One principal is bringing reform to Massachusetts schools. Well, at least in the way they celebrate holidays. NECN reports on Principal Ann Foley’s stand against celebrating Halloween, Columbus Day and Thanksgiving at John F. Kennedy Elementary School in Somerville, Massachusetts:
The Boston Herald reports that the Foley controversy emerged after an email she sent to teachers was revealed, outlining the principal’s opposition to some of America’s most cherished holidays:
“’When we were young we might have been able to claim ignorance of the atrocities that Christopher Columbus committed against the indigenous peoples,’ wrote Kennedy School Principal Anne Foley. ‘We can no longer do so. For many of us and our students celebrating this particular person is an insult and a slight to the people he annihilated. On the same lines, we need to be careful around the Thanksgiving Day time as well.’”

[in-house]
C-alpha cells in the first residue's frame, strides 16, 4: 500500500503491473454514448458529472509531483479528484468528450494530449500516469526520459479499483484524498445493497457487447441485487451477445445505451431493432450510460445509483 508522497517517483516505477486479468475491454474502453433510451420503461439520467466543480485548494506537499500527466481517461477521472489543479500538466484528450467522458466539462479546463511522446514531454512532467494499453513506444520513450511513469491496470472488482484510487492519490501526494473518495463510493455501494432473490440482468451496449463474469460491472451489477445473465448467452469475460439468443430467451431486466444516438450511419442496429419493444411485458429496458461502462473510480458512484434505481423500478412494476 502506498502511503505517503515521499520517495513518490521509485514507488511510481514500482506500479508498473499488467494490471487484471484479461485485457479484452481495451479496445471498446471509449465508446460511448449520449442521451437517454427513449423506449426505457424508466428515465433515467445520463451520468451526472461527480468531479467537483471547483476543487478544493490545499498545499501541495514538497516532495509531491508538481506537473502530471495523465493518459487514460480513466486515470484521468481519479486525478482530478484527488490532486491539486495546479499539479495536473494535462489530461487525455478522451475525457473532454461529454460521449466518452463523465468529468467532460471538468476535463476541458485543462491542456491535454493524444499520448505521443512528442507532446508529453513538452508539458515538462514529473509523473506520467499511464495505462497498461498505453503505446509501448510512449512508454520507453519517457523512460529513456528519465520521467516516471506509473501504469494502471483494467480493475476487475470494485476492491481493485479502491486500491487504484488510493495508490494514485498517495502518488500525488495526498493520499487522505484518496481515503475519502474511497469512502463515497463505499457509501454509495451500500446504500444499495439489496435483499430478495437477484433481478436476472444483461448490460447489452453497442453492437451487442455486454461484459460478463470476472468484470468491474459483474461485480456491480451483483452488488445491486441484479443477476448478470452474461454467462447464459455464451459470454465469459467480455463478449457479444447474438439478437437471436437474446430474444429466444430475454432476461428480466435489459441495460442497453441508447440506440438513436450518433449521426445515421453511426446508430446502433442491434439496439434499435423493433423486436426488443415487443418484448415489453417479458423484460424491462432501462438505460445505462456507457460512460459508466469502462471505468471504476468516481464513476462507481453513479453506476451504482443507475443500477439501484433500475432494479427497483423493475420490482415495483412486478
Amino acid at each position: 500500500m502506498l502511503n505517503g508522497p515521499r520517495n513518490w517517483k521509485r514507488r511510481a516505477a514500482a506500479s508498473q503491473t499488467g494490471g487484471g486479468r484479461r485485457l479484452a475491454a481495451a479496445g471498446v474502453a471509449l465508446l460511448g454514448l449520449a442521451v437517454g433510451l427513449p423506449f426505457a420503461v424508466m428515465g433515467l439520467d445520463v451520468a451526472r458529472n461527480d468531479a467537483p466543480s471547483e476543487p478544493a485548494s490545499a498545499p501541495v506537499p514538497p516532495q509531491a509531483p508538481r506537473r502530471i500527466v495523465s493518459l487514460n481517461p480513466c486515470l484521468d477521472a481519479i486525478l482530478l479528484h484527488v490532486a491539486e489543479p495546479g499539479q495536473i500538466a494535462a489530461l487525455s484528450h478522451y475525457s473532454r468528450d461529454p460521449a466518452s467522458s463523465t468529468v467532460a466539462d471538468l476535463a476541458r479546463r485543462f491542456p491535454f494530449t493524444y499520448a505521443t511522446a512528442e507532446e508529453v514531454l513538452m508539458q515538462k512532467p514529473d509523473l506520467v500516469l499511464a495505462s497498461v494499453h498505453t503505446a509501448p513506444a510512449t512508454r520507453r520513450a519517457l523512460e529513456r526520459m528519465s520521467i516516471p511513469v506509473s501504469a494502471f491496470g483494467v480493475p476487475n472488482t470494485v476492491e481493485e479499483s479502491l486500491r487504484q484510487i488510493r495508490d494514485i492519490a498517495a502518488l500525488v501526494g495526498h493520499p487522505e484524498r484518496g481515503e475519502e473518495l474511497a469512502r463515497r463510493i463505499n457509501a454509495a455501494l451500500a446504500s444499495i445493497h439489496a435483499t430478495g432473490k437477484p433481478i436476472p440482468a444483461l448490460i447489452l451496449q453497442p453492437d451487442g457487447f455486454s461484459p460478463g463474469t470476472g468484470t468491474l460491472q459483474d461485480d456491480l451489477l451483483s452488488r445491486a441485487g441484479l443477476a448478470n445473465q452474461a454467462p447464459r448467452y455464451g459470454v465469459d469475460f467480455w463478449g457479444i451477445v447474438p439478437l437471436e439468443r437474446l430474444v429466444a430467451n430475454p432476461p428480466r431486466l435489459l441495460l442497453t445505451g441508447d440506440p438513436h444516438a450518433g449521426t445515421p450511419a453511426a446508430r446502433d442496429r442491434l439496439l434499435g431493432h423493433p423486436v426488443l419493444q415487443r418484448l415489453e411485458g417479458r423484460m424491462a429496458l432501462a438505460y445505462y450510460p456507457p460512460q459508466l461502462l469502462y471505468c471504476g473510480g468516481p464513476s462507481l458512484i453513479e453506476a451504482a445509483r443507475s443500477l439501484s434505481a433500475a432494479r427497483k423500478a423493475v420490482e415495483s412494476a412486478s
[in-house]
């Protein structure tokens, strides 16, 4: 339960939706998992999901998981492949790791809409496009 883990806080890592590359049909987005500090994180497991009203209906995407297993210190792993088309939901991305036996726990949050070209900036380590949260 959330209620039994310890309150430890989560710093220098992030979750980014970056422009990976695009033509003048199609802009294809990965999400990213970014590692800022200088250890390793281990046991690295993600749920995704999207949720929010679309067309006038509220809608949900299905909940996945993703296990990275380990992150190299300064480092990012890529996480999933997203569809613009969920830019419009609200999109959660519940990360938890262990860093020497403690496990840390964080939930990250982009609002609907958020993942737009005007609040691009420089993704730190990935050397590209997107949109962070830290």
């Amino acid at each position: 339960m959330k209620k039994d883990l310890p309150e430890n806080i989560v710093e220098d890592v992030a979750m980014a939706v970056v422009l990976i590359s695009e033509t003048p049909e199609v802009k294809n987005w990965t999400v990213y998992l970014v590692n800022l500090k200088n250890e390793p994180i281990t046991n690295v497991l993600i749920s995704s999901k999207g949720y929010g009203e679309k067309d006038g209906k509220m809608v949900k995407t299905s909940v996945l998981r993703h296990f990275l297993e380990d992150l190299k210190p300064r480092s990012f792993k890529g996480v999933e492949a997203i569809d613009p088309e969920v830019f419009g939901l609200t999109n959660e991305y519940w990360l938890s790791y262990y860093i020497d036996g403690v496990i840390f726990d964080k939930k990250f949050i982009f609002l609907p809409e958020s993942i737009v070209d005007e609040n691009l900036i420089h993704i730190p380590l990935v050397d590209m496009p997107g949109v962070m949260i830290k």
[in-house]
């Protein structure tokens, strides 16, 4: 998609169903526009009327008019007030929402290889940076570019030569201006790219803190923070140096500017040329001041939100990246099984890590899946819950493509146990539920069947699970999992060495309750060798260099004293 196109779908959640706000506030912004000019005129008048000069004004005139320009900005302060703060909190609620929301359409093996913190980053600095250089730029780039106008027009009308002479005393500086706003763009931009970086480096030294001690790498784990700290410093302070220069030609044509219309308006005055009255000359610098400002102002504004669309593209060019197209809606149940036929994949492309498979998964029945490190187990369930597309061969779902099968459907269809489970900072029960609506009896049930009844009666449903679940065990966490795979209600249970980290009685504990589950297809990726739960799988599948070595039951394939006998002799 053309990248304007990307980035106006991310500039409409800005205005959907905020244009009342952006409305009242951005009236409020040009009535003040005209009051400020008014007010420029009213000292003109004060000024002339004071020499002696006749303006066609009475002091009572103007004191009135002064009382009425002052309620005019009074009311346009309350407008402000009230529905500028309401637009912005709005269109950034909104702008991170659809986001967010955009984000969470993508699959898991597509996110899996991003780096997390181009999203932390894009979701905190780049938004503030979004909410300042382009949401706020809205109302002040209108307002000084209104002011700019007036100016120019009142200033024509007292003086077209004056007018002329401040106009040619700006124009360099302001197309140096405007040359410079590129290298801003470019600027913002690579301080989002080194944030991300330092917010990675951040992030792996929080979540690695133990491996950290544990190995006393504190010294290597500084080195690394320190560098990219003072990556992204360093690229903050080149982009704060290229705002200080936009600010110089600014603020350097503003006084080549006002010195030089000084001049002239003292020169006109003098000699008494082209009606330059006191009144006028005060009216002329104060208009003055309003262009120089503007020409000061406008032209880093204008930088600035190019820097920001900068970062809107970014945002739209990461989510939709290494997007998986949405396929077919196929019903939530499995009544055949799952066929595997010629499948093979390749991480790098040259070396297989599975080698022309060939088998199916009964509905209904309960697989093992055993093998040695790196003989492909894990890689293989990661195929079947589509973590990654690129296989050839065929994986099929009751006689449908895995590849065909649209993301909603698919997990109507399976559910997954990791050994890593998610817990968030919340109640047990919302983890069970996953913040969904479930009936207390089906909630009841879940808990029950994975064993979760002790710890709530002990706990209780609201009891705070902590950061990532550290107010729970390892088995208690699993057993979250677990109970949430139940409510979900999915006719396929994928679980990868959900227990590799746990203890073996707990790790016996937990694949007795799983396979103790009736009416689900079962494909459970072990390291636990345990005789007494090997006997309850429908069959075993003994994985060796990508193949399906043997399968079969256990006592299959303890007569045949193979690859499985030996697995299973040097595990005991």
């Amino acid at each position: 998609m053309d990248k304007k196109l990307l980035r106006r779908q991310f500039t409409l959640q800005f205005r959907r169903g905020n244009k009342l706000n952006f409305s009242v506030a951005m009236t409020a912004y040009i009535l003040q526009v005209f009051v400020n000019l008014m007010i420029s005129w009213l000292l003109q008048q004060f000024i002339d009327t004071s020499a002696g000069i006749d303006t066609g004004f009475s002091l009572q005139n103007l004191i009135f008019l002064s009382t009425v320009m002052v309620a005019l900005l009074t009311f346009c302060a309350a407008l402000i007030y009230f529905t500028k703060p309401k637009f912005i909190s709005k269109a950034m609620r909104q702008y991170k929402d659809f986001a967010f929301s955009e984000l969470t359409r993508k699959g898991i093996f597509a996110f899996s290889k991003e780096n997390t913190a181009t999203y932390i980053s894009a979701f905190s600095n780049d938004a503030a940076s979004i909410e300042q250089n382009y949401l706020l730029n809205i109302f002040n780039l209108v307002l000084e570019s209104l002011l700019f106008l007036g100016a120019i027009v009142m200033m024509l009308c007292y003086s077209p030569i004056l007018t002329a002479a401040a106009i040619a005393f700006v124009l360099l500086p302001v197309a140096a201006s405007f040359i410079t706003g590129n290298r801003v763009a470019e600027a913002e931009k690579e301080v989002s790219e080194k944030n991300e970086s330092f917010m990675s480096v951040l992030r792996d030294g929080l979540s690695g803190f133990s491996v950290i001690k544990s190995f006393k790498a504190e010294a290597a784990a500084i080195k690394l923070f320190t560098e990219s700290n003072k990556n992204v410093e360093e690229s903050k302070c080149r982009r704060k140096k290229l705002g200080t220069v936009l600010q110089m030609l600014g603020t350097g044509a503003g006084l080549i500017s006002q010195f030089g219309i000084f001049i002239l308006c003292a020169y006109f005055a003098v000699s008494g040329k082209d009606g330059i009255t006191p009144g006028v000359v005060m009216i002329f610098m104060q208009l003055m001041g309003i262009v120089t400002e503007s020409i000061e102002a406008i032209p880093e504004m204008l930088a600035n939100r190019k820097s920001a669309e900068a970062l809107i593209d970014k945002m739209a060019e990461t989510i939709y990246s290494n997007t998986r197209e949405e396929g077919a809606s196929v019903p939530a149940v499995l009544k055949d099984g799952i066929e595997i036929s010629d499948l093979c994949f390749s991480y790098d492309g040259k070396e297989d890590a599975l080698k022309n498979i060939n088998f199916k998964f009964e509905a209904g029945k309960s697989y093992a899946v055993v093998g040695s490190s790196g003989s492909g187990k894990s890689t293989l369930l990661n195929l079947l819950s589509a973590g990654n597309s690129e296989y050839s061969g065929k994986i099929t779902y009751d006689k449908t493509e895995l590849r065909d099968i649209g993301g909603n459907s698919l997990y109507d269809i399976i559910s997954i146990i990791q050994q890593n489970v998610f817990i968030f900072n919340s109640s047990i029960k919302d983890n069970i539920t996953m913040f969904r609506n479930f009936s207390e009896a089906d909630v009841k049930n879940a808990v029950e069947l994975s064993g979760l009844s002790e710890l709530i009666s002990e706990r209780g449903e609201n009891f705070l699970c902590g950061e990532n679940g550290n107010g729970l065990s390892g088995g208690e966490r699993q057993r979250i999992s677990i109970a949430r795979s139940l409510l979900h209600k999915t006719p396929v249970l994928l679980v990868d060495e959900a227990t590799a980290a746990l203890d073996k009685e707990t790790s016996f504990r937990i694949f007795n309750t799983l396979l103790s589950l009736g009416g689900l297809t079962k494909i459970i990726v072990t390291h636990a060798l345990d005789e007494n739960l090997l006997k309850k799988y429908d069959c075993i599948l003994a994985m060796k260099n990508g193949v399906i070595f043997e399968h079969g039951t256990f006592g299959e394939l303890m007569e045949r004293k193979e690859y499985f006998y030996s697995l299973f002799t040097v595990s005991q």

This section from the scathing email comes off of Foley’s ban on allowing children to come to school in costumes on Halloween. NECN reports that Foley’s critical comments on holidays beloved by many, has created a chatter among parents and community members:
“Many parents and grandparents were outraged. Parent Lisa Eicks said, ‘If you don’t want to celebrate it then don’t celebrate it, but I don’t think it’s right for the kids that do celebrate it to suffer.’
Grandparent Mary Files said, ;This is America and I think people like her stir up all these prejudices.’
Others were a little more understanding. Grandparent Jeanne Aiello said, “Some things are like her prerogative, she’s the boss and if she feels that that’s being insensitive to other children you have to support that.”
Somerville Mayor Joseph Curtatone was supportive of Foley, telling the Herald “She raises a fair point. History is messy.” School Superintendent Tony Pierantozzi said her “intention is to be very, very sensitive to all of the many, many cultures” of Somerville.
Foley would not elaborate on her “atrocities” comment, but told the Herald ““When I grew up, I was taught from a very European perspective of history and it was both embarrassing and enlightening to me when I learned other perspectives.”
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